How much speed does a PowerBook Wallstreet gain from a hard drive upgrade?


Posted 12/29/2000
© 2000 Rob Art Morgan, chief test pilot of BARE FEATS

So you bought a G3/466 upgrade for your Wallstreet powerbook. But the 2 or 4GB hard drive is too small. And any action that involves the hard drive seems sluggish. So what would happen if you got a bigger, faster 32GB IBM TravelStar? Or at least a 20GB IBM TravelStar.






This should be quite a revelation to many of you. There's more to performance than a faster CPU. Your computer spends an inordinate amount of time reading from and writing to the hard drive. You can boost the performance of many functions just by upgrading the hard drive. To emphasize that point, I included the results in some graphs of the faster hard drive with the original CPU.

So, if you do buy a CPU upgrade, remember, the "hot rodding" process isn't complete unless you go for the faster hard drive.

The one frustration I have with upgrading a PowerBook is the fact that I can't upgrade the graphics processor. The only way to do that is to buy a newer PowerBook. So before you spend a cent on upgrades to the CPU or hard drive, ask yourself, "Am I satisfied with the graphics performance?" Because, as you can see in my test of the PowerLogix BlueChip G3/500, adding a faster CPU does very little to speed up frame rates when running 3D games.



PowerLogix BlueChip G3/500 versus all the other 500MHz Macintoshes.

Which is Faster, The New 466MHz "FireWire" iBook SE or the 400MHz PowerBook Pismo?



A big "mahalo" to Trans International for letting me test the IBM TravelStar 32GH (32GB 5411 rpm) 2.5 inch drive ($525) and the 20GB TravelStar 4200rpm ($249).

My other favorite e-tailers include OWC, and Use the search box to find the product of your choice.



The TEST machine: An Apple PowerBook Wallstreet G3/233 with 192MB of RAM. Mac OS 9.04, VM off, ATALK off, clock display off, minimal extensions.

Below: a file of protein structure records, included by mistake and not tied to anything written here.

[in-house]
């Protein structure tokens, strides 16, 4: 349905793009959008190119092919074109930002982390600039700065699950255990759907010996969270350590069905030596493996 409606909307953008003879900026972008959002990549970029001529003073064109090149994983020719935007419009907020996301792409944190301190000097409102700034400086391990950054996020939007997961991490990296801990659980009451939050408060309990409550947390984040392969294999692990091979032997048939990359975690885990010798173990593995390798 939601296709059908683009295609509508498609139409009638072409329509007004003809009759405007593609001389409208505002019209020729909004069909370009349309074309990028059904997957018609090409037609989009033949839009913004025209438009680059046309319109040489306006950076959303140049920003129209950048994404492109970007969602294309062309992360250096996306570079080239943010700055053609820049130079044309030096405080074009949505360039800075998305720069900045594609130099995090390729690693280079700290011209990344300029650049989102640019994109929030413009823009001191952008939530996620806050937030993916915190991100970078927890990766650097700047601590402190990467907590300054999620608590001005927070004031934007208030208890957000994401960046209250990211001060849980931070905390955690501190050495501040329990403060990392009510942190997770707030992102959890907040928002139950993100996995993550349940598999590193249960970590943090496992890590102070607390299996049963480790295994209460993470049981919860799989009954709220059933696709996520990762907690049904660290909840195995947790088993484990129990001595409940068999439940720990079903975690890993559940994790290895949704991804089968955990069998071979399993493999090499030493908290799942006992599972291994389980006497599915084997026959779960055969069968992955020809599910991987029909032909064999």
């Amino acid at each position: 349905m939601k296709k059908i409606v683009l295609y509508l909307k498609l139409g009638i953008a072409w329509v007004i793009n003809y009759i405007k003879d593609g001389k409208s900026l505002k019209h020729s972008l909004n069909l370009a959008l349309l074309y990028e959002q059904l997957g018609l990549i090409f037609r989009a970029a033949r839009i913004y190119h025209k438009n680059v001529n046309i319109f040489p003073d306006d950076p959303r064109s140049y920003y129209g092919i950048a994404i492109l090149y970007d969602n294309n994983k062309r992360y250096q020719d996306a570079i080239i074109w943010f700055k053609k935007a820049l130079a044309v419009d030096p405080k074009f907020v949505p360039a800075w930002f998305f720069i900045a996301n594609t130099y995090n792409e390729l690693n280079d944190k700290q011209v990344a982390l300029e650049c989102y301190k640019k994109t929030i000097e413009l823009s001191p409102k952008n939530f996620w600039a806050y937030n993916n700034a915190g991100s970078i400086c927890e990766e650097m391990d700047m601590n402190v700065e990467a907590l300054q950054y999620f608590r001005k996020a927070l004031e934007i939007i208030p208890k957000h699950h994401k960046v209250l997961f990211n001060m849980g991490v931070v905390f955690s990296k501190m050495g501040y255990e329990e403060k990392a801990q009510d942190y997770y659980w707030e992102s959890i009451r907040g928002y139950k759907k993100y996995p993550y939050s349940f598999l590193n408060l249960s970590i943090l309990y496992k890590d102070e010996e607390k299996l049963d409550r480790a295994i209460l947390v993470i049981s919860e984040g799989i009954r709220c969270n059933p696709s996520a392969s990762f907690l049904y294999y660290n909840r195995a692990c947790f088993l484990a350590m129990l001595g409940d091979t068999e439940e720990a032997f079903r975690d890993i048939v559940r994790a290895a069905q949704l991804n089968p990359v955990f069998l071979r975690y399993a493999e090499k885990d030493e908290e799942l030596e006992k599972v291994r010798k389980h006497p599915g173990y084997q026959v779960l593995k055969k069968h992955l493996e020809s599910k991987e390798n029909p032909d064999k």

The "G3/466" on the graphs was the above PowerBook with the Newer Technology MAXpowr G3-PB 466 added. The "G3/500" on the graphs was a PowerLogix BlueChip G3/500. (See another page for CPU test comparison of these two upgrades.)

Hard Drives tested:
The original drive was a 4GB 4200 rpm 2.5 inch drive.
The upgrade drive was the
IBM TravelStar 32GH (32GB 5411 rpm) 2.5 inch drive and the IBM TravelStar 20GN (20GB 4200 rpm) -- courtesy of Trans International.

I used a stopwatch to time the REBOOT process from when the screen "bong" to when a startup application opened a blank window (SimpleText).

I used a stopwatch to time how long it took to launch Photoshop 5.5 and open a 27MB document simultaneously.

For the DUPLICATE 3 BIG DOCUMENTS test, I copied a 27MB
Adobe Photoshop document onto each drive and made three copies. Then I timed how long it took to duplicate the THREE copies of the photo (81MB total) on the same drive. That's a simultaneous read/write of 3 large files.

Thanks to a reader named Alex, I was able to use a 5.5 second segment (176.7MB) of a full screen, uncompressed QuickTime T.V. commercial he created. I set it to play all frames as fast as possible. Using a stopwatch, the playback is timed to the nearest tenth of a second. Since I know the exact size of the document, I calculated the "megs per second" playback rate. All frames at "Real Time" would be 32MB/sec.

The ATTO disk benchmark was run using
Express-Pro Tools 2.3.2 benchmark test with 8MB maximum file size and system disk cache disabled. Sustained Rate is displayed in the charts. Peak rates can be impressive but do not reflect typical drive performance.

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